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This one`s to y’all hahaha
(NORML) The passage of state laws legalizing the physician-recommended possession and consumption of cannabis by qualified patients has not led to an increase in adolescents’ use of the plant, according to a working paper published by the National Bureau of Economic Research – a non-partisan research organization based in Cambridge, Massachusetts.
Investigators from the University of Colorado at Denver, the University of Oregon, and Montana State University assessed federal data on youth marijuana use and treatment episodes for the years 1993 to 2011 – a time period when 16 states authorized medical cannabis use.
There is an obvious reason as to why here… Medical marijuana legalization, decriminalization, etc. and even recreational pot movement will never affect adolescents. All legislation passed restricts the legal age to 18. So, in the eyes of someone under 18, these laws are good for the much needed reform and to share the abilities of weed, but do little to none else against an individual adolescent.
To simplify, kids have just as much weed as they did before. This is not dependent on law(s) crafted for adults. The legislation being talked about now has little influence on young people seeing as it doesn’t even affect them. There is nothing to support an increase in their use as a result, and furthermore, nothing to support the causation.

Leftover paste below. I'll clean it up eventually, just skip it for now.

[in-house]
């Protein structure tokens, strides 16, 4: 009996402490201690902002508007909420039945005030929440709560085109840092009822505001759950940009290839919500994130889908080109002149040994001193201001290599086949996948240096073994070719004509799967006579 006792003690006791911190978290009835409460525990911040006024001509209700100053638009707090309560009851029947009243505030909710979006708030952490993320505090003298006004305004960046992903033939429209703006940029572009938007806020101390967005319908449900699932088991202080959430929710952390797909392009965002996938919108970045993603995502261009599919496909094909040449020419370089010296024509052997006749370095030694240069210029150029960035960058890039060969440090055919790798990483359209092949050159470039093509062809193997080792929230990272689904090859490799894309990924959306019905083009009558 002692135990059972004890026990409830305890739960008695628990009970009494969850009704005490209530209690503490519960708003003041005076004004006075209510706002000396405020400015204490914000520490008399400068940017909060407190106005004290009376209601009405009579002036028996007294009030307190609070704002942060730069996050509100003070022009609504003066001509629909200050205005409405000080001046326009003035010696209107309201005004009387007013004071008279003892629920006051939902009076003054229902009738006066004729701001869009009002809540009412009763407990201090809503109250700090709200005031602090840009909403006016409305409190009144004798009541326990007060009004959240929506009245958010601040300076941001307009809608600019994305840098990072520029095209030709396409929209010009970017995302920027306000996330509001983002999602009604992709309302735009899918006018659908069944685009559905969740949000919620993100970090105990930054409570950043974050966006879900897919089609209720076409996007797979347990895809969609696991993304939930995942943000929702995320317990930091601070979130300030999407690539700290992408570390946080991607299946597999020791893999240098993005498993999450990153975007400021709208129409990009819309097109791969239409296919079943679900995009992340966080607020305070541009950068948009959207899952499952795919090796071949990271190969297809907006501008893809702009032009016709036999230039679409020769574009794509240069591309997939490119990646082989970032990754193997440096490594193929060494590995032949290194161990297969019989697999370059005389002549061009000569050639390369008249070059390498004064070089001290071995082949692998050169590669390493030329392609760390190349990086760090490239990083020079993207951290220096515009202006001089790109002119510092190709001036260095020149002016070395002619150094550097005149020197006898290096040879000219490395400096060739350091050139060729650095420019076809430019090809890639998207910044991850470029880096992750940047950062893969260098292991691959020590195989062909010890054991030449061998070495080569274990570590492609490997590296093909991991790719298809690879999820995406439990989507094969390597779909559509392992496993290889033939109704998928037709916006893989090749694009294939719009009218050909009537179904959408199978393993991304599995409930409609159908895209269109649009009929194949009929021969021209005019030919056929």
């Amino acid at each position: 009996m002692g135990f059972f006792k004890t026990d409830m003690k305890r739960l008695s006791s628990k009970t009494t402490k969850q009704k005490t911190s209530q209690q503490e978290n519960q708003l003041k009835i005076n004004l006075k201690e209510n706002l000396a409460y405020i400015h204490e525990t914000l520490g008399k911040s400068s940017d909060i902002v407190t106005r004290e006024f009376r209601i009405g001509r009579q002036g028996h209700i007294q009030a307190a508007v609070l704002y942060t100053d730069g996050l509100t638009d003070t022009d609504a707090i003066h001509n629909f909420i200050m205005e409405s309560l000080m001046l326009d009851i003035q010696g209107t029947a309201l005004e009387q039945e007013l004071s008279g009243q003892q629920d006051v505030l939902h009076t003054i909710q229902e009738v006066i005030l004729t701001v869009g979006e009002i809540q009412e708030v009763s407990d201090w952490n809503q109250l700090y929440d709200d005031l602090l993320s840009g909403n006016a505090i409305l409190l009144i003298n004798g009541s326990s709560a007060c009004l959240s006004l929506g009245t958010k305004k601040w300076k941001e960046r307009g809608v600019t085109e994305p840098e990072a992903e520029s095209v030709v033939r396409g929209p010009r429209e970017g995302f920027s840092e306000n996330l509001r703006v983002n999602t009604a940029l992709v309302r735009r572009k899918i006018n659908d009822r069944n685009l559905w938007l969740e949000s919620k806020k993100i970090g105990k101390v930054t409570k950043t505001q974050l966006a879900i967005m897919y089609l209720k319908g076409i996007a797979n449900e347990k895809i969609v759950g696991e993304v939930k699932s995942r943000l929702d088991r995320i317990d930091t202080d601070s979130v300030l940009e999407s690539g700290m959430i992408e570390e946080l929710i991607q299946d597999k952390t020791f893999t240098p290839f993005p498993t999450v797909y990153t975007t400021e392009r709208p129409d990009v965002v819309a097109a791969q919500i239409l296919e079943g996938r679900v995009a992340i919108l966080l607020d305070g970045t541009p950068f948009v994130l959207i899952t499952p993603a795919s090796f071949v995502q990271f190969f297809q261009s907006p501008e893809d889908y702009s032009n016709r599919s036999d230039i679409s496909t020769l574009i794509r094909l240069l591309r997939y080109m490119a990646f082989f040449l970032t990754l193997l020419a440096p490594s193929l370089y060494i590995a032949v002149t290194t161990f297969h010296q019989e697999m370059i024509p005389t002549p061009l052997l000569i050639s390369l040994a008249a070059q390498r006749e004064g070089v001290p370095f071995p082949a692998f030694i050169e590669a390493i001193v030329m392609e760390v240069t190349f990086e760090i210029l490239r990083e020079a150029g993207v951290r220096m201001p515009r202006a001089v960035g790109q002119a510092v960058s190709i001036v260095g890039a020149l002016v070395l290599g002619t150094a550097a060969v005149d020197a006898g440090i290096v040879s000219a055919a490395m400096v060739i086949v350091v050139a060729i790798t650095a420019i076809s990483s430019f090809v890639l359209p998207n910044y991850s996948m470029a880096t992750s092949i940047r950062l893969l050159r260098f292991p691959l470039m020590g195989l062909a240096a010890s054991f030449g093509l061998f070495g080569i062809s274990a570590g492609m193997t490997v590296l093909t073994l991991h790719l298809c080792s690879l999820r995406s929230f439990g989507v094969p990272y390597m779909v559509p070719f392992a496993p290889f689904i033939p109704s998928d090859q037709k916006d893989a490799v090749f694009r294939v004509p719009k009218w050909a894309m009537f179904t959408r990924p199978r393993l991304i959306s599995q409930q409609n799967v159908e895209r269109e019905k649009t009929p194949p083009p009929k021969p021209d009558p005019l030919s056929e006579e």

(Cannabist) As marijuana revenues trickle into the state, slow to meet projections, a few Colorado school districts are among the first to see some impact from the state’s new funds.
The state Department of Education’s program to fund capital projects — known as Building Excellent Schools Today, or BEST, grants — had received more than $1.1 million from marijuana taxes in May when it made the annual award recommendations.
The state also is readying another $2.5 million from pot taxes so interested schools can hire health professionals.
A great little article- a brief look at the US polices, and others around the world. Not just in regard to marijuana but also other, “harder” drugs such as cocaine or heroin ….
[In Portugal]Decriminalization means those drugs remain illegal, but instead of throwing people in jail for their use, the country imposes a fine similar to a traffic ticket and provides addiction treatment options. By removing criminal penalties for drug use, the nation was able to fund the resources necessary to treat drug addiction as the health crisis that it is.